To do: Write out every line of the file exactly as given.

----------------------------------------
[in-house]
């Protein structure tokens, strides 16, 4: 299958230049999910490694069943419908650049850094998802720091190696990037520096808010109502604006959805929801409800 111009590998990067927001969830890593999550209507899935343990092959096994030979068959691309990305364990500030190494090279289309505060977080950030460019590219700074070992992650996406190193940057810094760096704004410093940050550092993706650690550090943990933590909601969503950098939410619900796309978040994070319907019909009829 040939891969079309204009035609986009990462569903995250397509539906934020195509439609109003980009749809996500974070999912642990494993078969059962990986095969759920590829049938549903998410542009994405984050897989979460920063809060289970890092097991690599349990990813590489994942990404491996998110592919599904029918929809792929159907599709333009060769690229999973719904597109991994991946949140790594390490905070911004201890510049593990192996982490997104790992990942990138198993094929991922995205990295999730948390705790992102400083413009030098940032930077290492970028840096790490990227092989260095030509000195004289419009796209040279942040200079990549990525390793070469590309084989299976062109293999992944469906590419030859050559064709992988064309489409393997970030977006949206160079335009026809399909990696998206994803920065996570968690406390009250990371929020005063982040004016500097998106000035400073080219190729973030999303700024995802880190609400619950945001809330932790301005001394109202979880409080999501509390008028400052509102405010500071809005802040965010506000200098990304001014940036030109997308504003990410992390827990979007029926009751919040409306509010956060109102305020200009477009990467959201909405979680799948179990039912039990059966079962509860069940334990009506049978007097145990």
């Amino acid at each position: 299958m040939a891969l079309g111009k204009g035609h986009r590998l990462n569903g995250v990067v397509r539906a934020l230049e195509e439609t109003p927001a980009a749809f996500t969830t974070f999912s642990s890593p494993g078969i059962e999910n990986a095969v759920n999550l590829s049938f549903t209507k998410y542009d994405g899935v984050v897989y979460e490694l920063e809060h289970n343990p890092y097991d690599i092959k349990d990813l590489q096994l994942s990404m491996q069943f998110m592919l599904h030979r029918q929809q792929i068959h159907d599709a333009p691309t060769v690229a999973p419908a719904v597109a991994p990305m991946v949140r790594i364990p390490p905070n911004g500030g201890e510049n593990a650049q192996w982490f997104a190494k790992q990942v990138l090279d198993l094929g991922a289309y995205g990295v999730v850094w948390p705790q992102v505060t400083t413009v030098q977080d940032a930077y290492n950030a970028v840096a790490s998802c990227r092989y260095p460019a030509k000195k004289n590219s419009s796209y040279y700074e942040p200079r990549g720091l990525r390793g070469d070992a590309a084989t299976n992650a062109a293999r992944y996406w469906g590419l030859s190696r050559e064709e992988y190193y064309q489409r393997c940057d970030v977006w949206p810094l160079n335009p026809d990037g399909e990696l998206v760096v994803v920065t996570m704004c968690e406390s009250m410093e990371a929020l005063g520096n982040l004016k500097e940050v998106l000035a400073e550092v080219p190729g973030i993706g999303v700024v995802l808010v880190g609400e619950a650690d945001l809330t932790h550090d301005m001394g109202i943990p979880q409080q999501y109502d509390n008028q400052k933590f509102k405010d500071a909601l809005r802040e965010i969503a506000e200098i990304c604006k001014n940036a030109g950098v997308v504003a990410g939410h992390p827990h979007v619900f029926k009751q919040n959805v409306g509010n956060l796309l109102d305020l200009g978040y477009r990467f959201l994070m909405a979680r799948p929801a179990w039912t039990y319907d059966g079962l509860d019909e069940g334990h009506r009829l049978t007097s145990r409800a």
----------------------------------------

[in-house]
């Protein structure tokens, strides 16, 4: 299958230049999910490694069943419908650049850094998802720091190696990037520096808010109502604006959805929801409800 111009590998990067927001969830890593999550209507899935343990092959096994030979068959691309990305364990500030190494090279289309505060977080950030460019590219700074070992992650996406190193940057810094760096704004410093940050550092993706650690550090943990933590909601969503950098939410619900796309978040994070319907019909009829 040939891969079309204009035609986009990462569903995250397509539906934020195509439609109003980009749809996500974070999912642990494993078969059962990986095969759920590829049938549903998410542009994405984050897989979460920063809060289970890092097991690599349990990813590489994942990404491996998110592919599904029918929809792929159907599709333009060769690229999973719904597109991994991946949140790594390490905070911004201890510049593990192996982490997104790992990942990138198993094929991922995205990295999730948390705790992102400083413009030098940032930077290492970028840096790490990227092989260095030509000195004289419009796209040279942040200079990549990525390793070469590309084989299976062109293999992944469906590419030859050559064709992988064309489409393997970030977006949206160079335009026809399909990696998206994803920065996570968690406390009250990371929020005063982040004016500097998106000035400073080219190729973030999303700024995802880190609400619950945001809330932790301005001394109202979880409080999501509390008028400052509102405010500071809005802040965010506000200098990304001014940036030109997308504003990410992390827990979007029926009751919040409306509010956060109102305020200009477009990467959201909405979680799948179990039912039990059966079962509860069940334990009506049978007097145990």
């Amino acid at each position: 299958m040939a891969l079309g111009k204009g035609h986009r590998l990462n569903g995250v990067v397509r539906a934020l230049e195509e439609t109003p927001a980009a749809f996500t969830t974070f999912s642990s890593p494993g078969i059962e999910n990986a095969v759920n999550l590829s049938f549903t209507k998410y542009d994405g899935v984050v897989y979460e490694l920063e809060h289970n343990p890092y097991d690599i092959k349990d990813l590489q096994l994942s990404m491996q069943f998110m592919l599904h030979r029918q929809q792929i068959h159907d599709a333009p691309t060769v690229a999973p419908a719904v597109a991994p990305m991946v949140r790594i364990p390490p905070n911004g500030g201890e510049n593990a650049q192996w982490f997104a190494k790992q990942v990138l090279d198993l094929g991922a289309y995205g990295v999730v850094w948390p705790q992102v505060t400083t413009v030098q977080d940032a930077y290492n950030a970028v840096a790490s998802c990227r092989y260095p460019a030509k000195k004289n590219s419009s796209y040279y700074e942040p200079r990549g720091l990525r390793g070469d070992a590309a084989t299976n992650a062109a293999r992944y996406w469906g590419l030859s190696r050559e064709e992988y190193y064309q489409r393997c940057d970030v977006w949206p810094l160079n335009p026809d990037g399909e990696l998206v760096v994803v920065t996570m704004c968690e406390s009250m410093e990371a929020l005063g520096n982040l004016k500097e940050v998106l000035a400073e550092v080219p190729g973030i993706g999303v700024v995802l808010v880190g609400e619950a650690d945001l809330t932790h550090d301005m001394g109202i943990p979880q409080q999501y109502d509390n008028q400052k933590f509102k405010d500071a909601l809005r802040e965010i969503a506000e200098i990304c604006k001014n940036a030109g950098v997308v504003a990410g939410h992390p827990h979007v619900f029926k009751q919040n959805v409306g509010n956060l796309l109102d305020l200009g978040y477009r990467f959201l994070m909405a979680r799948p929801a179990w039912t039990y319907d059966g079962l509860d019909e069940g334990h009506r009829l049978t007097s145990r409800a």